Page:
"That can only change if such a refusal has consequences. There are already methods of imposing sanctions, whereby many developing countries are only given financial and technical aid if they agree to reduce their CO2 emissions. However, naturally that won't help when it comes to big developing countries like China or unwilling industrialized countries like the United States. The only thing that will work here is threats, such as a climate tariff, that states with a real climate target might impose on imports from states that have no clear climate goal in the future."

"In a globally connected world economic sanctions bring many problems, and would not be easy to impose. However, to simply wait until the blockade continues at the next conference is no alternative. The states that are willing to solve the climate problem have to make a serious threat to go forward alone. And they must be able to protect themselves against others who derive an advantage at the expense of the rest of humanity."

The Financial Times Deutschland writes:

"Forget Copenhagen, now we are making a climate treaty in 2010 in Bonn and Mexico. That is the message from those who are talking up the conference, and trying to sell the result as some kind of progress. But after the fiasco there is no sensible reason for assuming that things will be any better next year."

"From the very beginning it was an illusion to believe that the two biggest climate sinners -- China and the US -- would allow themselves to be roped into a binding agreement with clear emissions targets and international monitoring. … The new global power China is using its growing weight above all to uncompromisingly ensure that there is no international interference in its national sovereignty."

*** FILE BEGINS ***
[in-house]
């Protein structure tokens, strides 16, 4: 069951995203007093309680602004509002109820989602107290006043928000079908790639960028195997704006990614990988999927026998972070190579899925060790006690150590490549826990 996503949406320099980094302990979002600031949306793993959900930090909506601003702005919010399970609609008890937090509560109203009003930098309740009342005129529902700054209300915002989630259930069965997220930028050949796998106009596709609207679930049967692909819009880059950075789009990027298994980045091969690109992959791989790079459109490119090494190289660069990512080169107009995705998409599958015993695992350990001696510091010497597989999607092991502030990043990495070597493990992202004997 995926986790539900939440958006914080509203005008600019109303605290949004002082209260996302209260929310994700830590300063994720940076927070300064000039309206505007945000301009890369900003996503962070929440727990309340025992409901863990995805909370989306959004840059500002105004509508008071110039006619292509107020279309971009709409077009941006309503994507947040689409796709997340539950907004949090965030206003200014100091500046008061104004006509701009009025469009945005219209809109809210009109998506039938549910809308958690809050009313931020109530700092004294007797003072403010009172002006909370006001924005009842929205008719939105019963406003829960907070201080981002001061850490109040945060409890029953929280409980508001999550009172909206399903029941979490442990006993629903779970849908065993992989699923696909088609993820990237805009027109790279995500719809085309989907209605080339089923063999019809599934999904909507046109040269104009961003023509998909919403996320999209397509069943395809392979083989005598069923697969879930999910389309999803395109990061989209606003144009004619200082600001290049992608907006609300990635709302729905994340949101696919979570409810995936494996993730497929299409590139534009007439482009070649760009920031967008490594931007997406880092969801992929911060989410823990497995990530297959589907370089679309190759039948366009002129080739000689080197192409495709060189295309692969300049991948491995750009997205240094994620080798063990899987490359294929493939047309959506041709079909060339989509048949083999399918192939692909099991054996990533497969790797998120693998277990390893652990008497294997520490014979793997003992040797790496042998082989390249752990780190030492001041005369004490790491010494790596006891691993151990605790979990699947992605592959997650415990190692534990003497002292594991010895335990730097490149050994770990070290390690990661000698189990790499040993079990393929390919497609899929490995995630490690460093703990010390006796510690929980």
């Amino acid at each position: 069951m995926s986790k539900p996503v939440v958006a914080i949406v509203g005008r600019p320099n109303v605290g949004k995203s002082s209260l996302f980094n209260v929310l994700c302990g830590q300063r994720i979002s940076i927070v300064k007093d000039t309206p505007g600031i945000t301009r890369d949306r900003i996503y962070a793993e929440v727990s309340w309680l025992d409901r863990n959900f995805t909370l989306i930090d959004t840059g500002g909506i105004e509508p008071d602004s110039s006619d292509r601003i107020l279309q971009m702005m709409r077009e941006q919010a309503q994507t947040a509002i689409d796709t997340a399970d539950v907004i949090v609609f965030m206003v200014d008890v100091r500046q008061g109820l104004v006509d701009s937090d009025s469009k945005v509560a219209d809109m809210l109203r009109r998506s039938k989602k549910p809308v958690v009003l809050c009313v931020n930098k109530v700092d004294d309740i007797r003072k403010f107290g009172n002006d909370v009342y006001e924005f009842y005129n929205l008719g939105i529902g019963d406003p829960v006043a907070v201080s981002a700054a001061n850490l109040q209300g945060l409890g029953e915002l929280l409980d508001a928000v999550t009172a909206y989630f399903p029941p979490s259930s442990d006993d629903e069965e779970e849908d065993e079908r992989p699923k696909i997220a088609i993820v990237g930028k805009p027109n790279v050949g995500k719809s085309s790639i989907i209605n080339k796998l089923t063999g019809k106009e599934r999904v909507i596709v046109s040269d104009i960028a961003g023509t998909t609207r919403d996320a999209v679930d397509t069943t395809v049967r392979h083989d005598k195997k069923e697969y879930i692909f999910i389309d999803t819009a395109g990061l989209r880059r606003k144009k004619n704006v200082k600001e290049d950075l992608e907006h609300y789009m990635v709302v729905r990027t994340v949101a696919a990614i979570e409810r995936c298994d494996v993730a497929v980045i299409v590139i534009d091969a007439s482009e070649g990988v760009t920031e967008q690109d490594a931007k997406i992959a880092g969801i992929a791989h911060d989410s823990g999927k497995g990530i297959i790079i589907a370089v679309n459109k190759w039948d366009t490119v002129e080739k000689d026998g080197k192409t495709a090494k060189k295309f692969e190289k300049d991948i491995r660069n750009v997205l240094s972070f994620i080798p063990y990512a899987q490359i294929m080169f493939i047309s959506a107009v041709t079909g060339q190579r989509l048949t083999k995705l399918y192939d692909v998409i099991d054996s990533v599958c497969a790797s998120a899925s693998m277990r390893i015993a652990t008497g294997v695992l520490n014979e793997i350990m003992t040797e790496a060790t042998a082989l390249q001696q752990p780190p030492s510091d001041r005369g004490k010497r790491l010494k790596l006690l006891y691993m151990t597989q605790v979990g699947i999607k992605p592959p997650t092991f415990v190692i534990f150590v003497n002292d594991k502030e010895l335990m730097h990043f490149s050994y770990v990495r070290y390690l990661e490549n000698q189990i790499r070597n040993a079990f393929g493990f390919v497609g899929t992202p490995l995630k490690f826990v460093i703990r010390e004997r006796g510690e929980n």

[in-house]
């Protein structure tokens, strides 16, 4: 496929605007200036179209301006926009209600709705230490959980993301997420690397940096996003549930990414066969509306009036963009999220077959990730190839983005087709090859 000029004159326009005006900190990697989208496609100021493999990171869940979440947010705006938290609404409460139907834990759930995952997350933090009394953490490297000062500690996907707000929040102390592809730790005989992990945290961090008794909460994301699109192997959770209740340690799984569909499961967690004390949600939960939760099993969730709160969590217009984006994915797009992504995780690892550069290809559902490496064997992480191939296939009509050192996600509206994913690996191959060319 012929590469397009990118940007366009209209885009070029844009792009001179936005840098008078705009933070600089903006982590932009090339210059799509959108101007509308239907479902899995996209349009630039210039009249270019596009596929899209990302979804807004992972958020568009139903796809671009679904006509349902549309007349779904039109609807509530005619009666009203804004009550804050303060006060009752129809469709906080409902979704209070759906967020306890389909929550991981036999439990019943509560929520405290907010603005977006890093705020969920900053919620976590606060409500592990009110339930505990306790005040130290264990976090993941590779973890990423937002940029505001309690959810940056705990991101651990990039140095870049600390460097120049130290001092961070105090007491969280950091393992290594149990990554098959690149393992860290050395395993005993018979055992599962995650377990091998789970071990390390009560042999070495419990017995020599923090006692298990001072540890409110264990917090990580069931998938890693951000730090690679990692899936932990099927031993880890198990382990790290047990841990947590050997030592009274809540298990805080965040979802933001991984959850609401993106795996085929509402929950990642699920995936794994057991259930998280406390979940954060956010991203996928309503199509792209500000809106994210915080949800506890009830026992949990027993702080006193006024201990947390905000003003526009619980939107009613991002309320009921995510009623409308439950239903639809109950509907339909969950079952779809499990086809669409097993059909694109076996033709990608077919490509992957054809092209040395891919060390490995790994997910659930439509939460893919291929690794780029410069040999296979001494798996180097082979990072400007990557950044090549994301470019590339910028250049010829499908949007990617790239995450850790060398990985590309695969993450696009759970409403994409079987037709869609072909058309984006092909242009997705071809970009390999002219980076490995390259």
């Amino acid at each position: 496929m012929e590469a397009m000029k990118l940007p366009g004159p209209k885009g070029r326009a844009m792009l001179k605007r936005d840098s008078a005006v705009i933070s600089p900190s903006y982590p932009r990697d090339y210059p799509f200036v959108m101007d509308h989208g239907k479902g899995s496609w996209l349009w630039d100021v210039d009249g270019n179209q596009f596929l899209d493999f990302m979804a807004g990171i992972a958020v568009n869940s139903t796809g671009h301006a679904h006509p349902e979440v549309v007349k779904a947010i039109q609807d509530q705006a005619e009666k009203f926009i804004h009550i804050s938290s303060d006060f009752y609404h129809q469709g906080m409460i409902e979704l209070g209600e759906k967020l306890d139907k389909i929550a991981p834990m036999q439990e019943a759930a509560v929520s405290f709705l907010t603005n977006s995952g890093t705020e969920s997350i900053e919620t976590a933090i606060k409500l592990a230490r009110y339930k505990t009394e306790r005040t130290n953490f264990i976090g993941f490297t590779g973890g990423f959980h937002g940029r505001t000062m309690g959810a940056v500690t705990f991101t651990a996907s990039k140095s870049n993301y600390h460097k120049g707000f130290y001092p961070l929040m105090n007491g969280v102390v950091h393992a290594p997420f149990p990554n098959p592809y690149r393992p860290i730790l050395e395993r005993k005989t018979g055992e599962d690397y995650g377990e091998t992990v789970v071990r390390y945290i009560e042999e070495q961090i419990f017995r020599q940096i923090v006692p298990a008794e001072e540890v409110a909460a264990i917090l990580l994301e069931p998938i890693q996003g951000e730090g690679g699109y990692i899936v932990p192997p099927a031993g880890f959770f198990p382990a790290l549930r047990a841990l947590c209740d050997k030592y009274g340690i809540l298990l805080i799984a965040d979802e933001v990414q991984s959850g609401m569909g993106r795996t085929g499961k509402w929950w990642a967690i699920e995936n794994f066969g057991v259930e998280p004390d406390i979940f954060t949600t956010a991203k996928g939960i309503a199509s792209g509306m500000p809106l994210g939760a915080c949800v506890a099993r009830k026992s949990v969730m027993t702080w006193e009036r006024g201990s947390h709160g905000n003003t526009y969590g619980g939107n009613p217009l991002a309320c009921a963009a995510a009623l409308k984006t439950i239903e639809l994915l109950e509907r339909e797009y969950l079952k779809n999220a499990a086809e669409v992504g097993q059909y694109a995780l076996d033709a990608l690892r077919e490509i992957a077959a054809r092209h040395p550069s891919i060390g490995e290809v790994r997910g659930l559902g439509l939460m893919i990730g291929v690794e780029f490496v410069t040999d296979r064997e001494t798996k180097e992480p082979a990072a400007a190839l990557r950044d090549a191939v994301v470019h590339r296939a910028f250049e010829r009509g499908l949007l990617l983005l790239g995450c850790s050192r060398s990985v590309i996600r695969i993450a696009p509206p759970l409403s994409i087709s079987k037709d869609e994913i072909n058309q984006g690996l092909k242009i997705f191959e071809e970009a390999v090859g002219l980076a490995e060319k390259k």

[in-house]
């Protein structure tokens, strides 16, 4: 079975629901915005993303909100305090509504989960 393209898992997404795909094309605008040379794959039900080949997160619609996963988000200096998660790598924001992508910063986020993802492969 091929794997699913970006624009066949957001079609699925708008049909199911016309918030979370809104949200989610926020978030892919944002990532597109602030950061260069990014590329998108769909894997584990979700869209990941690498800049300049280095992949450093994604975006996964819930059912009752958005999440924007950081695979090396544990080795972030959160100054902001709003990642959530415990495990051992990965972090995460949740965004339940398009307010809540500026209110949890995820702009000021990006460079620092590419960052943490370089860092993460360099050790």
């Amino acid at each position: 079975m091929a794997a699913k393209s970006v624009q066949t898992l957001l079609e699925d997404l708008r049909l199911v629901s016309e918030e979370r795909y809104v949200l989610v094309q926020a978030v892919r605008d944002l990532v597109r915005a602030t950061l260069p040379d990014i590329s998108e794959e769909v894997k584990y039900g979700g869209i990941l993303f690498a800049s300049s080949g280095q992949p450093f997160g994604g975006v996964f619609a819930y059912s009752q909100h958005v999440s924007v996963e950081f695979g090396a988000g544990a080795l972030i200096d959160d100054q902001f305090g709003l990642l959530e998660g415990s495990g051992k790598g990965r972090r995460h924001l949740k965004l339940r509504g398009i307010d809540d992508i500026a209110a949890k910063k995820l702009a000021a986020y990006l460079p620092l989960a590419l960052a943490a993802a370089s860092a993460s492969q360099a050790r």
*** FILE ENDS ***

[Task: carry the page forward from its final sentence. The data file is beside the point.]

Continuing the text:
"It also greatly sobering to realize that the Europeans, the model student when it comes to climate politics, has no appreciable influence any more on climate diplomacy. Whether the EU offered 20 or 30 percent reductions played no role in Copenhagen. The decisive moment was when Obama and Chinese Prime Minister Wen Jiabao made a deal in Wen's hotel room. It has never been made more brutally obvious that the Europeans have lost enormous influence when it comes to the central questions in international politics."

The business daily Handelsblatt writes:

"In Copenhagen the world had to experience a climate disaster of the political kind. … Those who want to see a resolute climate protection, will have to reform the process, in order to achieve ambitious targets in the big economies that emit the most greenhouse gases."

"Three hurdles have to be cleared. First, it is only when the US delegation has a climate law, that has already got through Congress, that they will make any commitments. It is the most important stumbling block, one that cannot be cleared through international negotiations. President Obama still has a lot of work to do in persuading people in the US."

"Secondly, China has to allow international monitoring of its efforts to reduce emissions. Otherwise all of the government's assurances that it wants to drastically sink greenhouse gas emissions will be worthless."

"Thirdly, the topic of legally binding limits has to return to the negotiating table. And the EU has to fix its position. It has recently hesitated to increase its target for CO2 reduction from 20 percent by 2020 to 30 percent. Even if it is difficult, this would help to turn the conference at Bonn into a success."